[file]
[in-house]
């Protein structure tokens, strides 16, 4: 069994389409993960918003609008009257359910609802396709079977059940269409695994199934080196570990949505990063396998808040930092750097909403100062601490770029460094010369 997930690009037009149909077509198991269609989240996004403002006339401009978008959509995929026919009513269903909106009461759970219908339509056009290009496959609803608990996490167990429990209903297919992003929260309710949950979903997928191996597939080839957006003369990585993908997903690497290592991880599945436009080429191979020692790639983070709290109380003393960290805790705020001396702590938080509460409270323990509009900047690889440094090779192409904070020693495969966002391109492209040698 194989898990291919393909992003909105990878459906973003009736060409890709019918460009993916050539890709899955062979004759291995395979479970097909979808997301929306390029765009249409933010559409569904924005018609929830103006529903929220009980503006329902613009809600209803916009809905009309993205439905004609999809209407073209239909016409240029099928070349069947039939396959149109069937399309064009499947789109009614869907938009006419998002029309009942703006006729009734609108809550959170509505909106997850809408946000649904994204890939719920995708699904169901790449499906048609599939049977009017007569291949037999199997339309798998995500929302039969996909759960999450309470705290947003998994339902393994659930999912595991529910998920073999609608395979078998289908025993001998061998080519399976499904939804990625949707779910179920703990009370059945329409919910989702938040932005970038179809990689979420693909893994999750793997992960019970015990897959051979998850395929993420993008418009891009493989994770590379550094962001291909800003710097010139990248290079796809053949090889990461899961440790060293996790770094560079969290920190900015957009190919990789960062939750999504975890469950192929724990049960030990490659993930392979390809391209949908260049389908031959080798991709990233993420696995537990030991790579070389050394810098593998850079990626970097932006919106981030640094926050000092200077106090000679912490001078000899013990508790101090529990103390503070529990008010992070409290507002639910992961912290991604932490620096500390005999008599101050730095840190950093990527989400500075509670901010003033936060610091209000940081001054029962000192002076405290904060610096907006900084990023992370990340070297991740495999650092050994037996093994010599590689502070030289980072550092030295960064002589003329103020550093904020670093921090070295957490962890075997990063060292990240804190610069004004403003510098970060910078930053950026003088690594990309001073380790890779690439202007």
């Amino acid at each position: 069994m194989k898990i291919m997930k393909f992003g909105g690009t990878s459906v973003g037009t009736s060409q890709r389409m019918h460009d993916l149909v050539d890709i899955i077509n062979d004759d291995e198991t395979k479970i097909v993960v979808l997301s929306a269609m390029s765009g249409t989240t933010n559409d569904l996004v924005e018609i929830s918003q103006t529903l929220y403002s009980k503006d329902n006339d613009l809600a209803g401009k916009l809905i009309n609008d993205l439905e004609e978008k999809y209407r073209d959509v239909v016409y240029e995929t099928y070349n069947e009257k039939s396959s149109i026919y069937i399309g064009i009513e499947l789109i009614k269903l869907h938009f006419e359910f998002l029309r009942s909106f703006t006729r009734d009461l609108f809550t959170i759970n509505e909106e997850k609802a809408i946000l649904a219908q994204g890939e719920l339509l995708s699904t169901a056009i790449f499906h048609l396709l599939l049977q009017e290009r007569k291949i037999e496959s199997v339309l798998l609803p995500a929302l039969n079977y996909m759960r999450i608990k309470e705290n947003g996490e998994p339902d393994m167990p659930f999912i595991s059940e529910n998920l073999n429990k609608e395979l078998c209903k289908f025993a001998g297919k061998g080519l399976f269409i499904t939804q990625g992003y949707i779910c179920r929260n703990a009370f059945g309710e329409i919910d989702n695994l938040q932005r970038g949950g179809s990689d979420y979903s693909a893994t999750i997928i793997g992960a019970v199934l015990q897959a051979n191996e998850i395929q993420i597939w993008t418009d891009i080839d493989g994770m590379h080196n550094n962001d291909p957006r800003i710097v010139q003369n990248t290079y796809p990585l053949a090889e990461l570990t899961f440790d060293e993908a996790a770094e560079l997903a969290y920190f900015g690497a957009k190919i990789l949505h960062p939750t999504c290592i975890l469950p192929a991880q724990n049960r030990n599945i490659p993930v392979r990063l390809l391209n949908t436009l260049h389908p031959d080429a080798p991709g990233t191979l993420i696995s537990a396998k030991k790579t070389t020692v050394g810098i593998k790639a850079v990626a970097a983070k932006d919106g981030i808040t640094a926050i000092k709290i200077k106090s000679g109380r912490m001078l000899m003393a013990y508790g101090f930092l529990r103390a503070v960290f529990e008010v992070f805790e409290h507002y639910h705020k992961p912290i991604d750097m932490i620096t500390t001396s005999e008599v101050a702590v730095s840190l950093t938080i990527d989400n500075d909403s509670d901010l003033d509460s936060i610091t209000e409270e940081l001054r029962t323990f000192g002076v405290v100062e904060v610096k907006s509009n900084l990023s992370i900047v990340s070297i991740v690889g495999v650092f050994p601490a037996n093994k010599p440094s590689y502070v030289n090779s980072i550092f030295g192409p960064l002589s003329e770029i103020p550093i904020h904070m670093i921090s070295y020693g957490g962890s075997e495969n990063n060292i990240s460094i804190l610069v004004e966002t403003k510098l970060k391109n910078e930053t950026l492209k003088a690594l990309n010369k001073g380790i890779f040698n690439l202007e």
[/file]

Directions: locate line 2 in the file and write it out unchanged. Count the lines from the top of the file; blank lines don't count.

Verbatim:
């Protein structure tokens, strides 16, 4: 069994389409993960918003609008009257359910609802396709079977059940269409695994199934080196570990949505990063396998808040930092750097909403100062601490770029460094010369 997930690009037009149909077509198991269609989240996004403002006339401009978008959509995929026919009513269903909106009461759970219908339509056009290009496959609803608990996490167990429990209903297919992003929260309710949950979903997928191996597939080839957006003369990585993908997903690497290592991880599945436009080429191979020692790639983070709290109380003393960290805790705020001396702590938080509460409270323990509009900047690889440094090779192409904070020693495969966002391109492209040698 194989898990291919393909992003909105990878459906973003009736060409890709019918460009993916050539890709899955062979004759291995395979479970097909979808997301929306390029765009249409933010559409569904924005018609929830103006529903929220009980503006329902613009809600209803916009809905009309993205439905004609999809209407073209239909016409240029099928070349069947039939396959149109069937399309064009499947789109009614869907938009006419998002029309009942703006006729009734609108809550959170509505909106997850809408946000649904994204890939719920995708699904169901790449499906048609599939049977009017007569291949037999199997339309798998995500929302039969996909759960999450309470705290947003998994339902393994659930999912595991529910998920073999609608395979078998289908025993001998061998080519399976499904939804990625949707779910179920703990009370059945329409919910989702938040932005970038179809990689979420693909893994999750793997992960019970015990897959051979998850395929993420993008418009891009493989994770590379550094962001291909800003710097010139990248290079796809053949090889990461899961440790060293996790770094560079969290920190900015957009190919990789960062939750999504975890469950192929724990049960030990490659993930392979390809391209949908260049389908031959080798991709990233993420696995537990030991790579070389050394810098593998850079990626970097932006919106981030640094926050000092200077106090000679912490001078000899013990508790101090529990103390503070529990008010992070409290507002639910992961912290991604932490620096500390005999008599101050730095840190950093990527989400500075509670901010003033936060610091209000940081001054029962000192002076405290904060610096907006900084990023992370990340070297991740495999650092050994037996093994010599590689502070030289980072550092030295960064002589003329103020550093904020670093921090070295957490962890075997990063060292990240804190610069004004403003510098970060910078930053950026003088690594990309001073380790890779690439202007």